And that’s just getting in the door. Once they’re in the room, Doron’s team has a whole stack of techniques for going deeper with youth, helping them step into their own power on their own terms. He’s managing a mansion of opportunities for relevance and meaning.

What makes teenagers such a tough crowd? Developmentally, teens are in the midst of a huge shift of agency and self-knowledge. They wrestle to assert their identities and what is relevant to them in a sea of hormonal change and uncertainty. Before their teen years, children are sponges. They have very little agency, and as long as they are in supportive environments, they are mostly okay with that. They go where adults tell them to go. They are open to learning whatever someone else tells them is important. Relevance is not so relevant to them.

Adults, in contrast, have a lot of agency. They go where they want, choose what they want, learn what they want (within or in defiance of societal norms). Relevance is a heavy guiding hand in how adults live their lives. It is the internal voice suggesting what they might and might not want to do.

Teenagers are in the middle. They are developing self-knowledge, setting new boundaries, gaining a stronger sense of what they want and where they want to be. At the same time, their agency is still limited. They feel the friction of limited agency more acutely than their younger or older compatriots. Whenever they have some agency, they struggle to decide: is this relevant for me? Do I want to buy in? Or do I want to peel out?

In this way, teens are no different from adults who are trying something new. Think of the last time you brought something new into your life—a new activity, a lifestyle choice, a cuisine. As you sat there munching sushi for the first time, as you sweated it out in kickboxing, as you slid on that pair of skinny jeans, you probably asked yourself: is this me? Do I want this to be part of my life?

Teenagers ask themselves these questions all the time. But while most adults have a somewhat fixed sense of identity, teens’ identities are in constant flux—which leads to a more complicated calculus of what is relevant, and why.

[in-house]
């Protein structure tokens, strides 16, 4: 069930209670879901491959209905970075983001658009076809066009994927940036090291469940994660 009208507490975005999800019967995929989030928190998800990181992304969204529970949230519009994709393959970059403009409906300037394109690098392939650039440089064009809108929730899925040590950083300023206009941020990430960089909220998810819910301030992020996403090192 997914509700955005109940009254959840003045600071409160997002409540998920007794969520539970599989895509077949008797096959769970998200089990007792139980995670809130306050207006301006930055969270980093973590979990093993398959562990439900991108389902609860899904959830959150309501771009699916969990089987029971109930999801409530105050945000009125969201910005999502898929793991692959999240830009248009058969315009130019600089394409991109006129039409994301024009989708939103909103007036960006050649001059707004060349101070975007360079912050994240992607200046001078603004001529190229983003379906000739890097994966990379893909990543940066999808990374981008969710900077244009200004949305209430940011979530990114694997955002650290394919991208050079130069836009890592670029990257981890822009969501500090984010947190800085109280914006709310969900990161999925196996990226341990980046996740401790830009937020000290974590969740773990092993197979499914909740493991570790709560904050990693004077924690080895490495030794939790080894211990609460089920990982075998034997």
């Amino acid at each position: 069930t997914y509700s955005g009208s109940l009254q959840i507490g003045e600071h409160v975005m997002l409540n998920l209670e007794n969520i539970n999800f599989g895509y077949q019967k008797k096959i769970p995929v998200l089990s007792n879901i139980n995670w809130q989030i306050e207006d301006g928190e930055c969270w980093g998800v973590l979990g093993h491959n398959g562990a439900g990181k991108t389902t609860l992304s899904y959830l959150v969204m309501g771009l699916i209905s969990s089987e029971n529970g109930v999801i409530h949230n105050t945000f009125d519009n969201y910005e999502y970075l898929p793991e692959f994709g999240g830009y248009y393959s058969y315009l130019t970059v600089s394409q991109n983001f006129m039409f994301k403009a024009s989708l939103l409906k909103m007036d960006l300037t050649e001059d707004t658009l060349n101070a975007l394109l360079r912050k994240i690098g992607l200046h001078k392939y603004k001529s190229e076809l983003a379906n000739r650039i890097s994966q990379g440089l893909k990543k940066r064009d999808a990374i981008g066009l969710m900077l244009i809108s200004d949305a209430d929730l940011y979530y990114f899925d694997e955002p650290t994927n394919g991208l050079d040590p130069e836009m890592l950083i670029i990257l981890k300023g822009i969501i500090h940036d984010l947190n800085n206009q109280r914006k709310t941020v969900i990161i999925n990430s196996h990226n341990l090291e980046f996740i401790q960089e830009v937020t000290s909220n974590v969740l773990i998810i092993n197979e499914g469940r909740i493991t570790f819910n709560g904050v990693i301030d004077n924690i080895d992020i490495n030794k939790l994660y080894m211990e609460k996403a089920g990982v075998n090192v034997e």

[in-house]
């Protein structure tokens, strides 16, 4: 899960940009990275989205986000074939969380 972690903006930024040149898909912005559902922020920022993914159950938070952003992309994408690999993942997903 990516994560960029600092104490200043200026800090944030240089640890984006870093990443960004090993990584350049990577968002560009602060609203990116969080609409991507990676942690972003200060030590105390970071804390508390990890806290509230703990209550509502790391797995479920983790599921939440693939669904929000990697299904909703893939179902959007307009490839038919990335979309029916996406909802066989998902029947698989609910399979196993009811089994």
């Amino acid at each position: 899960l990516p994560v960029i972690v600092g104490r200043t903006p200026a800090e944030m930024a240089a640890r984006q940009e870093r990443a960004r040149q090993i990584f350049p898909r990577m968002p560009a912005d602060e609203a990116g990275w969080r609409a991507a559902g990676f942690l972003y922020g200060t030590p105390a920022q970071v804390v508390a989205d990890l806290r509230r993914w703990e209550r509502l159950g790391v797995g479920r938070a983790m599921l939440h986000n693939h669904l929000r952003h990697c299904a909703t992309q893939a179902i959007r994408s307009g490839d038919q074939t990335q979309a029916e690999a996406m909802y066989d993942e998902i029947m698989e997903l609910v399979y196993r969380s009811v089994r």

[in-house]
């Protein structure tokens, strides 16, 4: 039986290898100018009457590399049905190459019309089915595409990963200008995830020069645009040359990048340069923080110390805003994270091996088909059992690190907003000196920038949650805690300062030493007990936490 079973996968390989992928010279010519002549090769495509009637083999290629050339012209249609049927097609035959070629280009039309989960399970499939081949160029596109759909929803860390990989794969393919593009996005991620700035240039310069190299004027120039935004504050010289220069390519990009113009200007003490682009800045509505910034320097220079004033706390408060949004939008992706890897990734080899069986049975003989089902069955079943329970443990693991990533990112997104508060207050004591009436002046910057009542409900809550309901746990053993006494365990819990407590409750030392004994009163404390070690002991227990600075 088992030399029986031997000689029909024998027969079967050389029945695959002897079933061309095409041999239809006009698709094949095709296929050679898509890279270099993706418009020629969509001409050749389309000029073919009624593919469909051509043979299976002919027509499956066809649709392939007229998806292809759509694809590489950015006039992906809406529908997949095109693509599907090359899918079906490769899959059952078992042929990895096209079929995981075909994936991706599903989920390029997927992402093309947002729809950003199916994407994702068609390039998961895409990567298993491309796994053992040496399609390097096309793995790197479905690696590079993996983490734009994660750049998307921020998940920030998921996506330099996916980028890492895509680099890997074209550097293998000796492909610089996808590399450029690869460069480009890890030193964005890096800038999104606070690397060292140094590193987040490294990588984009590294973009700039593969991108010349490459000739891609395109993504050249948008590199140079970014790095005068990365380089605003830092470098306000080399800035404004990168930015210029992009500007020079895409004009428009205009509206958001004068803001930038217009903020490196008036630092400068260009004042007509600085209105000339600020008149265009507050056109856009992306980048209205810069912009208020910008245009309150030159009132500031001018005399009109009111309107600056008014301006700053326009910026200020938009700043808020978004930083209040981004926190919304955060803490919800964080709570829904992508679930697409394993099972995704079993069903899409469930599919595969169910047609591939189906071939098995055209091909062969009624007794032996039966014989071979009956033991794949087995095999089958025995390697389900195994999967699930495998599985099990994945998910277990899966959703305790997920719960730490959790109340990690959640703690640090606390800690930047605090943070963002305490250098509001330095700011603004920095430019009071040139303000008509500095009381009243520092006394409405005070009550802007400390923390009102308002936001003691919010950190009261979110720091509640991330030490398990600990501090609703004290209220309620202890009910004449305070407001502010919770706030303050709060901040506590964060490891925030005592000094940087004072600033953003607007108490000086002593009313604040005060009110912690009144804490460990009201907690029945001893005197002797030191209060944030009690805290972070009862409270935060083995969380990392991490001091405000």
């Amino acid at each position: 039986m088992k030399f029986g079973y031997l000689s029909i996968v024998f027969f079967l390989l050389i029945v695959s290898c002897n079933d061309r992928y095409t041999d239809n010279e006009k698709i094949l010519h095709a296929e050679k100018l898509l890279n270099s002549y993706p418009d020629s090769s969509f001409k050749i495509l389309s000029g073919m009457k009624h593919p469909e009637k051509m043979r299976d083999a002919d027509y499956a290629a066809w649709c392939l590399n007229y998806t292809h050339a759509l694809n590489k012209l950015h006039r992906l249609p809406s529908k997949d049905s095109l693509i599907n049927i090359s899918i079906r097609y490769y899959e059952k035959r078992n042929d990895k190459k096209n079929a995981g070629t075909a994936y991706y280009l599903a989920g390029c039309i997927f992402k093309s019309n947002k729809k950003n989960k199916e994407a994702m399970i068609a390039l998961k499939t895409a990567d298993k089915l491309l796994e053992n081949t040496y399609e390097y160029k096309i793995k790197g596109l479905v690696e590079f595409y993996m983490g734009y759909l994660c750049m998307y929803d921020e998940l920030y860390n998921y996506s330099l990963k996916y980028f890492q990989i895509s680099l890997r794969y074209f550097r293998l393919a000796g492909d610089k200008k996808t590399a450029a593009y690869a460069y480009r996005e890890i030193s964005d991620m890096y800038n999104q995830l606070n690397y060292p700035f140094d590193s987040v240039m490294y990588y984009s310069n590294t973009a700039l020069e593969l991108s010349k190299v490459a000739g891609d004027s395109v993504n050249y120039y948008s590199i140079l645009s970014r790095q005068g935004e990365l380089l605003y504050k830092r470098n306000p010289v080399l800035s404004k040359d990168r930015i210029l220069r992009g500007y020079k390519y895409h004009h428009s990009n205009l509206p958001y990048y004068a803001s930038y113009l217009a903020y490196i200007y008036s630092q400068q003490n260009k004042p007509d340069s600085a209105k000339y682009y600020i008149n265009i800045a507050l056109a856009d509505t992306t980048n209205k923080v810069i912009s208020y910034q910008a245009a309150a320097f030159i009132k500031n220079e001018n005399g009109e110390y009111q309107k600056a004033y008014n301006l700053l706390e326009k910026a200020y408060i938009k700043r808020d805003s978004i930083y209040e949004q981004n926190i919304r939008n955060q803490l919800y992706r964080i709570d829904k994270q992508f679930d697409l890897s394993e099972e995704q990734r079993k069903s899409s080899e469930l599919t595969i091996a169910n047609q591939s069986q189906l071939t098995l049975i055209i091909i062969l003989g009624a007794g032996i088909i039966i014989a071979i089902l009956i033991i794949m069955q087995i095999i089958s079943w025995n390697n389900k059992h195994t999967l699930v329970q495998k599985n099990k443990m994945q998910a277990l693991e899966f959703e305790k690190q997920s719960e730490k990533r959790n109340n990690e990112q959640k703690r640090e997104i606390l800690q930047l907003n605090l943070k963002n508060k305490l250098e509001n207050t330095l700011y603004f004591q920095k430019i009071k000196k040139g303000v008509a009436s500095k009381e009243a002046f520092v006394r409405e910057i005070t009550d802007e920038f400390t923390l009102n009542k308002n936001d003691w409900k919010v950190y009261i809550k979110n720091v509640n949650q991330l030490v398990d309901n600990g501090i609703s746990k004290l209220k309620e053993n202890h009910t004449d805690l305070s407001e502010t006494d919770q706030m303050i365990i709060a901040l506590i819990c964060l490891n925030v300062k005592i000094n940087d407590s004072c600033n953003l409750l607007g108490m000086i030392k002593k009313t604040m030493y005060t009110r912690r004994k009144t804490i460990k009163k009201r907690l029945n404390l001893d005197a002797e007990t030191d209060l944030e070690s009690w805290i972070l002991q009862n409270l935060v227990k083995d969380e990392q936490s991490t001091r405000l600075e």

Because teens are still developing of their identities and goals, they don’t just care whether something is relevant to them now. They care whether something is relevant to who they may want to be—to their idealized perception of their authentic identity. For teens, every photo they share, every activity they opt in or out of, every outfit they wear, is part of establishing their desired identity. And so even as they seek relevance, they seek relevance to a shifting target. To the person they want to be, not necessarily the person they are.

FoodWhat does this in a deep way, providing teenagers with keys to safe spaces where they can explore their potential. As one FoodWhat alumna said at the 2015 graduation: “I used to steal cars. I was going down a bad path with the wrong people. But since my time at FoodWhat, I’m living differently. Now, I have purpose. I guess you can say I’m part ex-con, part farmer, part queen.”

These personal transformations start small. They start with relevance. Each week, Doron re-anchors the teens’ time together on their terms. He reopens the door to the work they do together, ushering youth deeper into the opportunities before them. Each session starts with something that comes from the heart—not his heart, but the hearts of the kids in the room. Those starters don’t have to be complex. One day, the kids sit in a circle. Doron asks each teen: take a minute and think of a word that is most important to you. Then one at a time, the youth share their words and why they chose them. I’m Maria. Family is a word that matters to me. Michael. Loyalty. Jose. Happiness. Tawnesha. Trust.

Even farming tasks start with relevance. Instead of saying, “let’s go weed the onions,” Doron will say, “in two weeks, we want big fatty onions to put in the boxes that you take home to your parents or guardians and that we distribute out in the community.” That gets them excited. They want those fatty onions for their families. They want to be proud of their work. And then Doron might layer in some science: “Onions are shallow rooters, and so are these weeds, so if we take out the weeds, we give the onions more room to get big.” So now they know why they are weeding.

In a regular job, teens just get told, “do this.” But by providing twenty seconds of context, the task becomes relevant. Inspiring, even. And it communicates respect to the youth involved.

Doron and his team have shaped the room of FoodWhat into a safe space for youth to step into their own power. FoodWhat’s program- ming is relevant to the teens’ struggles and dreams. This isn’t superficial relevance. It’s not “let’s talk about celebrities” relevance. It’s “open up your heart” relevance. The program invites youth to explore what matters most to them and who they want to be.